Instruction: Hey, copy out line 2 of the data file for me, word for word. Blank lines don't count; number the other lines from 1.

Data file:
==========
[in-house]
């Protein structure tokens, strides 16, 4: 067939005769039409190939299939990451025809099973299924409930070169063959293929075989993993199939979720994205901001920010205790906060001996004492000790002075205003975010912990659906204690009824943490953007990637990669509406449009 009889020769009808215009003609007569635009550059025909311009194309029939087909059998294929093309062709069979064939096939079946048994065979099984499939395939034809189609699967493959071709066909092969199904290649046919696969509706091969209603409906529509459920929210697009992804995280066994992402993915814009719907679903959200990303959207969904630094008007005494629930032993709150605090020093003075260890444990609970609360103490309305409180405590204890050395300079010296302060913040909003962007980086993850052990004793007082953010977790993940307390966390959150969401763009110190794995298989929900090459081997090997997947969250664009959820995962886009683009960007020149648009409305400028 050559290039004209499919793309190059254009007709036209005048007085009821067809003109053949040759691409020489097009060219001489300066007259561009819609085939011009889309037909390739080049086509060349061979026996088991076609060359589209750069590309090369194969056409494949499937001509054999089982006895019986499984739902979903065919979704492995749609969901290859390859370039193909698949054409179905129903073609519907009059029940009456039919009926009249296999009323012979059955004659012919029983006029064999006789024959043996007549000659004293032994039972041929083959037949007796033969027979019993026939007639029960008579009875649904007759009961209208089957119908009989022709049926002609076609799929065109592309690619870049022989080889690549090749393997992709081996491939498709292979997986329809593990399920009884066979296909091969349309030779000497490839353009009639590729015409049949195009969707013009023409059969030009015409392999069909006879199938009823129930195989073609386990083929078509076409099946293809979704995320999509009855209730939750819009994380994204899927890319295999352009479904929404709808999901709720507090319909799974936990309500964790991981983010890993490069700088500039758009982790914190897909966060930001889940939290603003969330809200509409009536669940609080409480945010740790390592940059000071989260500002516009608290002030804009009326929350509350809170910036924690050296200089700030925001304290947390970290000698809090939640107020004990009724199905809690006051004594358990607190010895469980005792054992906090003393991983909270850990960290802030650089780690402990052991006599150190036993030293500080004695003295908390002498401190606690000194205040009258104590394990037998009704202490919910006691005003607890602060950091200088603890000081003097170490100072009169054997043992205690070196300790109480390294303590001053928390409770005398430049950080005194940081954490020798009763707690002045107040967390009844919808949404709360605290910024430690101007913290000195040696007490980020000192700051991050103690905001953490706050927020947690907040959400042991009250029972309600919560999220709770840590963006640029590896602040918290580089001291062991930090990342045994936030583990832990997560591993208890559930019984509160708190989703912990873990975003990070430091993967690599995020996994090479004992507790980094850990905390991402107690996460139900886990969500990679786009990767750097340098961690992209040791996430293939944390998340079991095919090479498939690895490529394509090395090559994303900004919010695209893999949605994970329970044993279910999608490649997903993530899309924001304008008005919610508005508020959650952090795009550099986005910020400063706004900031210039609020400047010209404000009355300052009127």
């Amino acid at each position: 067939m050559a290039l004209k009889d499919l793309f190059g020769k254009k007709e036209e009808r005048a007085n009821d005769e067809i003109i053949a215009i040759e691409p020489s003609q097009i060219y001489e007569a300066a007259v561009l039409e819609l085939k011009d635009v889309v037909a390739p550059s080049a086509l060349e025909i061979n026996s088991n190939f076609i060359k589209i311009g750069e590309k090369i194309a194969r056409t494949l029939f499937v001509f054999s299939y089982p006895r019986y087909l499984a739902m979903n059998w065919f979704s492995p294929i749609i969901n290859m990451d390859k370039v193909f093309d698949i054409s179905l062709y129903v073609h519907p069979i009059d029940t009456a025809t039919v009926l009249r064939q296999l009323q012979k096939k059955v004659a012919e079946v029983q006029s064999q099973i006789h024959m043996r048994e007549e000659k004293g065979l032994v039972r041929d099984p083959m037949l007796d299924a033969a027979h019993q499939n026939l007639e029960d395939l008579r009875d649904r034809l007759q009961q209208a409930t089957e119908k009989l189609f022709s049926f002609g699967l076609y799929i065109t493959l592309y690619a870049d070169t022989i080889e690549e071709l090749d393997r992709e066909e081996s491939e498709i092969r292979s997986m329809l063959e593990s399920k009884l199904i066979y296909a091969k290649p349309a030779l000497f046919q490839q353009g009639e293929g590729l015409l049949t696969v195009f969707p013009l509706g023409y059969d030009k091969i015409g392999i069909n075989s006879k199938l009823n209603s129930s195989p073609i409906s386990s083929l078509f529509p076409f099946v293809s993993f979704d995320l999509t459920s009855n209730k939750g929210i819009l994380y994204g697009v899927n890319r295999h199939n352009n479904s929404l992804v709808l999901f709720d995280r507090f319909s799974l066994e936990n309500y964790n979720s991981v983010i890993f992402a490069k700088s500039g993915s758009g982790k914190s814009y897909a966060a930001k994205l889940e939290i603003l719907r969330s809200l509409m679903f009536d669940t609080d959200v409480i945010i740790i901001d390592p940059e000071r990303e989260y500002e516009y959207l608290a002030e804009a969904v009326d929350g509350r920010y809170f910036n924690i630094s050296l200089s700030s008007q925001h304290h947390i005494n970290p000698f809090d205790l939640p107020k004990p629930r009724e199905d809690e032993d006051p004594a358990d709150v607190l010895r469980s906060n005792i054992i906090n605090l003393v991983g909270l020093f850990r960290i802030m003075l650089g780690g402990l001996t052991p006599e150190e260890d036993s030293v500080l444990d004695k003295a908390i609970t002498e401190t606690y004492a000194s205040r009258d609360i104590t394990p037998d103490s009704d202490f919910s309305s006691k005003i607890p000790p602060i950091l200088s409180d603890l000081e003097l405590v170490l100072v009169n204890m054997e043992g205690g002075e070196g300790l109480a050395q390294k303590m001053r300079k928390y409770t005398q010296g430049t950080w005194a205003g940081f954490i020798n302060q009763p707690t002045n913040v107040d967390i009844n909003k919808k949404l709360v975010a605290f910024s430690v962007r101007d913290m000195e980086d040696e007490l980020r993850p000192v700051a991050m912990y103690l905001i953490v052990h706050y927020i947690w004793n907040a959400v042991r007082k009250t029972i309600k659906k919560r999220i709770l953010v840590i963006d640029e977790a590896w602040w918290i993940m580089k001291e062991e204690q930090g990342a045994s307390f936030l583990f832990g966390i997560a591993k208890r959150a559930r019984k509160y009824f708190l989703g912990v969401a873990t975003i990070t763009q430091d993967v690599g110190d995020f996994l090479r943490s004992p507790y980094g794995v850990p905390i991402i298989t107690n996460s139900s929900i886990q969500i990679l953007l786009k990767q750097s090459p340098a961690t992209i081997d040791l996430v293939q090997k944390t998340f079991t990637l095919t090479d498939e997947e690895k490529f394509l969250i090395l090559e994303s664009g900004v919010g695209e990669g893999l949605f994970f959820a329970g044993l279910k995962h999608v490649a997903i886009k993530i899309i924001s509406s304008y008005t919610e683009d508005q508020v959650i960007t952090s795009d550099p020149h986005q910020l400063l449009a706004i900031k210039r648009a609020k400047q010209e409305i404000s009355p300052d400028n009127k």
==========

């Protein structure tokens, strides 16, 4: 067939005769039409190939299939990451025809099973299924409930070169063959293929075989993993199939979720994205901001920010205790906060001996004492000790002075205003975010912990659906204690009824943490953007990637990669509406449009 009889020769009808215009003609007569635009550059025909311009194309029939087909059998294929093309062709069979064939096939079946048994065979099984499939395939034809189609699967493959071709066909092969199904290649046919696969509706091969209603409906529509459920929210697009992804995280066994992402993915814009719907679903959200990303959207969904630094008007005494629930032993709150605090020093003075260890444990609970609360103490309305409180405590204890050395300079010296302060913040909003962007980086993850052990004793007082953010977790993940307390966390959150969401763009110190794995298989929900090459081997090997997947969250664009959820995962886009683009960007020149648009409305400028 050559290039004209499919793309190059254009007709036209005048007085009821067809003109053949040759691409020489097009060219001489300066007259561009819609085939011009889309037909390739080049086509060349061979026996088991076609060359589209750069590309090369194969056409494949499937001509054999089982006895019986499984739902979903065919979704492995749609969901290859390859370039193909698949054409179905129903073609519907009059029940009456039919009926009249296999009323012979059955004659012919029983006029064999006789024959043996007549000659004293032994039972041929083959037949007796033969027979019993026939007639029960008579009875649904007759009961209208089957119908009989022709049926002609076609799929065109592309690619870049022989080889690549090749393997992709081996491939498709292979997986329809593990399920009884066979296909091969349309030779000497490839353009009639590729015409049949195009969707013009023409059969030009015409392999069909006879199938009823129930195989073609386990083929078509076409099946293809979704995320999509009855209730939750819009994380994204899927890319295999352009479904929404709808999901709720507090319909799974936990309500964790991981983010890993490069700088500039758009982790914190897909966060930001889940939290603003969330809200509409009536669940609080409480945010740790390592940059000071989260500002516009608290002030804009009326929350509350809170910036924690050296200089700030925001304290947390970290000698809090939640107020004990009724199905809690006051004594358990607190010895469980005792054992906090003393991983909270850990960290802030650089780690402990052991006599150190036993030293500080004695003295908390002498401190606690000194205040009258104590394990037998009704202490919910006691005003607890602060950091200088603890000081003097170490100072009169054997043992205690070196300790109480390294303590001053928390409770005398430049950080005194940081954490020798009763707690002045107040967390009844919808949404709360605290910024430690101007913290000195040696007490980020000192700051991050103690905001953490706050927020947690907040959400042991009250029972309600919560999220709770840590963006640029590896602040918290580089001291062991930090990342045994936030583990832990997560591993208890559930019984509160708190989703912990873990975003990070430091993967690599995020996994090479004992507790980094850990905390991402107690996460139900886990969500990679786009990767750097340098961690992209040791996430293939944390998340079991095919090479498939690895490529394509090395090559994303900004919010695209893999949605994970329970044993279910999608490649997903993530899309924001304008008005919610508005508020959650952090795009550099986005910020400063706004900031210039609020400047010209404000009355300052009127």